They are, however, in the grip of a fiction. Liberalism and liberal projects abounded in the past 70 years. But the dream of a unitary, integrated global system organized around liberalism is ahistorical.

Porter is clearly not saying that the U.S. ought to become a “rogue superpower” or anything of the sort, but he is objecting to the gauzy fairy tale that ignores the real history of the last 70 years. He rejects the nostalgia that offers up a whitewashed, bowdlerized version that makes a real reckoning with the failures of the past practically impossible. That is one of the other major problems with the nostalgic enthusiasts of the “order”: they can’t and won’t grapple with its failings. Stephen Wertheim called out this tendency back in August:

Instead of recognizing past mistakes, the ad holds up the pre-Trump era as its lodestar. The old order, apparently, was not only acceptable but a world-historical triumph. We need to “preserve” it, not to confront its failings or build something better.

Porter notes that nostalgia for the “liberal order” is an attempt to evade responsibility for the consequences of U.S. foreign policy:

By reducing the issue to one of inadequate political will, and by blaming either elites or the public at large for failing to keep the faith, “liberal order” lamentations dodge the painful question of how such an excellent order could produce unsustainable burdens, alienate its own citizenry, and provoke resistance.

Others criticizing the mythology are proposing that we acknowledge the limits and flaws of the so-called order so that we can understand it properly. Paul Staniland wrote this in his article from July of this year:

We need to understand the limits of the liberal international order, where it previously failed to deliver benefits, and why it offers little guidance for many contemporary questions.

In other words, don’t make the “liberal order” into an idol, and don’t treat as the answer to new problems that require different solutions that are appropriate to our own time. That sounds eminently realistic and sensible to me, but of course Kagan disagrees.

Kagan grudgingly allows that the “order” has its share of flaws and failings, but this doesn’t seem to have had any effect on how he thinks about the U.S. role in the world. He pays lip service to the idea that there have been failures, but shows no desire to learn anything from them. He admits that “[p]ower, coercion and violence have played a big part,” so he is conceding one the main points that Porter made in his essay. Porter also wrote:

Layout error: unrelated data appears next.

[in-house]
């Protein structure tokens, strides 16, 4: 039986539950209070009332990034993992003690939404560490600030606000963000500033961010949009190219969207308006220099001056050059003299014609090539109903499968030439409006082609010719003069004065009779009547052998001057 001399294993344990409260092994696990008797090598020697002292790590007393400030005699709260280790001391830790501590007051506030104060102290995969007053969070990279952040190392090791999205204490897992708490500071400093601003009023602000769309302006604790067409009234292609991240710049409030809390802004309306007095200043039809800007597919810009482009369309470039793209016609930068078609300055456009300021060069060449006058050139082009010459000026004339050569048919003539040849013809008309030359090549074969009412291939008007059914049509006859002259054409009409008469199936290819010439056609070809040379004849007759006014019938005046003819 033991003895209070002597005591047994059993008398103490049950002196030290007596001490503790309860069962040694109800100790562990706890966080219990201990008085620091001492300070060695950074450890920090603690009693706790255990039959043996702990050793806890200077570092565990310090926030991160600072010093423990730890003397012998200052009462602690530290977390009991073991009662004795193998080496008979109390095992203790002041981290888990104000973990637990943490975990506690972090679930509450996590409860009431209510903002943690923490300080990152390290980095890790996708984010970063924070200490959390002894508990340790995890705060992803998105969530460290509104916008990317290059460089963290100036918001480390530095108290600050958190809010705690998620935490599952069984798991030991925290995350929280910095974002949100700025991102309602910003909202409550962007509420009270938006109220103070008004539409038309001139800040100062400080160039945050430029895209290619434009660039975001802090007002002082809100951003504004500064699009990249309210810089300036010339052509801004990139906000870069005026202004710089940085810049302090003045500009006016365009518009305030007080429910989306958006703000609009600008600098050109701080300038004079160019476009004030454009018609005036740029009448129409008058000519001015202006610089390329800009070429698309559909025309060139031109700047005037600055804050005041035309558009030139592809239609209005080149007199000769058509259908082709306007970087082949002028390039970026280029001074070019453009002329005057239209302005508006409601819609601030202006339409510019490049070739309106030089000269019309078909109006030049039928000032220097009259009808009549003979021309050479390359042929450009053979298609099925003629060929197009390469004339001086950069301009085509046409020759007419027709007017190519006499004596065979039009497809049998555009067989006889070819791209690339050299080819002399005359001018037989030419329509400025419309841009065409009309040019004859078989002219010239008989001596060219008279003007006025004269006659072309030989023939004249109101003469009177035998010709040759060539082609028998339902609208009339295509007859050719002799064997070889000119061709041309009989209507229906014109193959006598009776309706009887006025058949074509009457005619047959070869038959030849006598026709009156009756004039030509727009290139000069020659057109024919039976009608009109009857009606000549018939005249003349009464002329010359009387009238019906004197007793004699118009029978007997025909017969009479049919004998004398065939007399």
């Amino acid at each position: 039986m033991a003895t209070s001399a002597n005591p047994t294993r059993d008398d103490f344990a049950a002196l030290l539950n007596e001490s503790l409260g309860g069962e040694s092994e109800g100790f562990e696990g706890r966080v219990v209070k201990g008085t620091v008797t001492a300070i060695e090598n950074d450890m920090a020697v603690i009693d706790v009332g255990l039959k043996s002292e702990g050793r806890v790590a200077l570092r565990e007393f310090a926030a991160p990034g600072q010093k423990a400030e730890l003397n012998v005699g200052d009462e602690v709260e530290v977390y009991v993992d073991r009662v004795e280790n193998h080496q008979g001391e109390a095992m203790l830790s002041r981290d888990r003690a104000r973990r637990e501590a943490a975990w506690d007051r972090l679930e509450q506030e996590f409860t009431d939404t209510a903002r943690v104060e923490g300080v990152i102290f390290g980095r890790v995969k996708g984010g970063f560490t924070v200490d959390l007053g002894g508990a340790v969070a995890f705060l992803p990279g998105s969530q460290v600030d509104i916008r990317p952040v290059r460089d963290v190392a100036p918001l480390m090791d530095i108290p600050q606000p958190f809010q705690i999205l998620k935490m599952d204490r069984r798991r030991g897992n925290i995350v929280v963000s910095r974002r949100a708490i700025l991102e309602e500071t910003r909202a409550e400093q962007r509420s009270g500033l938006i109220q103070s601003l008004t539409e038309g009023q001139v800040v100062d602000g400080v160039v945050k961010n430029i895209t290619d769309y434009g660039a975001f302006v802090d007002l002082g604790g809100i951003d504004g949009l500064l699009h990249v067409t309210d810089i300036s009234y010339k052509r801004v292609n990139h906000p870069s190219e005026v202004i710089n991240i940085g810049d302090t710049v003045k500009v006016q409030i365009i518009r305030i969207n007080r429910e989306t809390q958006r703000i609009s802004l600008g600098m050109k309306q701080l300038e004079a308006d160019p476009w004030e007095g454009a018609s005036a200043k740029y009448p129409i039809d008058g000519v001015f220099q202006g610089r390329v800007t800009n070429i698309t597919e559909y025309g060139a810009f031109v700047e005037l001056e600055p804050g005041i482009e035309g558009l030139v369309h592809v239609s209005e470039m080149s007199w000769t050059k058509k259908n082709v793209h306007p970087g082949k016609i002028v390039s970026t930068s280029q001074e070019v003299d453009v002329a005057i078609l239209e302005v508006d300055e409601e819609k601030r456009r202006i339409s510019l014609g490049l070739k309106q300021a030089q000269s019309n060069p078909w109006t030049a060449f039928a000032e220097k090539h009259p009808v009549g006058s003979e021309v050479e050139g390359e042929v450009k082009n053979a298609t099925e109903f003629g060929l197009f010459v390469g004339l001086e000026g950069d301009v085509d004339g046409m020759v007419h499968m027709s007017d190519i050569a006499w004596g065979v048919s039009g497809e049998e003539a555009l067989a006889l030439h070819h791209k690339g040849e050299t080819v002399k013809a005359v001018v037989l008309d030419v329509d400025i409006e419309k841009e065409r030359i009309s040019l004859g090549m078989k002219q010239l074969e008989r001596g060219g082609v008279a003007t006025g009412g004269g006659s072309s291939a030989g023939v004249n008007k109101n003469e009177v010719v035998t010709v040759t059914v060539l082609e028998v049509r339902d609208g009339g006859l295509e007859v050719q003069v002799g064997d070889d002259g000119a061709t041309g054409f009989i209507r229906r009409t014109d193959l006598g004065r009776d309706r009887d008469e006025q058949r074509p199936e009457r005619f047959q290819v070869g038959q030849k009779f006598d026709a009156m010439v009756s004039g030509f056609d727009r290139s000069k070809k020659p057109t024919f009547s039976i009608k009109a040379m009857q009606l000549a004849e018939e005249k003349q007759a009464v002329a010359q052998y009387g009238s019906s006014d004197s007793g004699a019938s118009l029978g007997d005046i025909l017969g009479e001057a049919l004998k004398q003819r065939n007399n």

As the ordering superpower, the United States did not bind itself with the rules of the system. It upended, stretched, or broke liberal rules to shape a putatively liberal order.

This is very close to the following admission from Kagan:

This did not mean the United States always played by the rules. When it came to the application of force, in particular, there was a double standard. Whether they admitted it or not, even to themselves, American officials believed the rules-based order occasionally required the exercise of American power in violation of the rules, whether this meant conducting military interventions without U.N. authorization, as in Vietnam and Kosovo, or engaging in covert activities that had no international sanction.

There is agreement that the “order” depends on coercion and that the U.S. has frequently violated the rules of that “order.” Where Kagan differs from the people he is criticizing is that he thinks illegal U.S. wars have been necessary, and he is on record supporting virtually all of them. The “liberal order” critics regard these wars as serious, costly errors that shouldn’t be repeated. Kagan’s strident defense of the “liberal order” and his record of supporting repeated U.S. violations of international law serve as a perfect example of the myopia that the critics of “liberal order” mythology are decrying.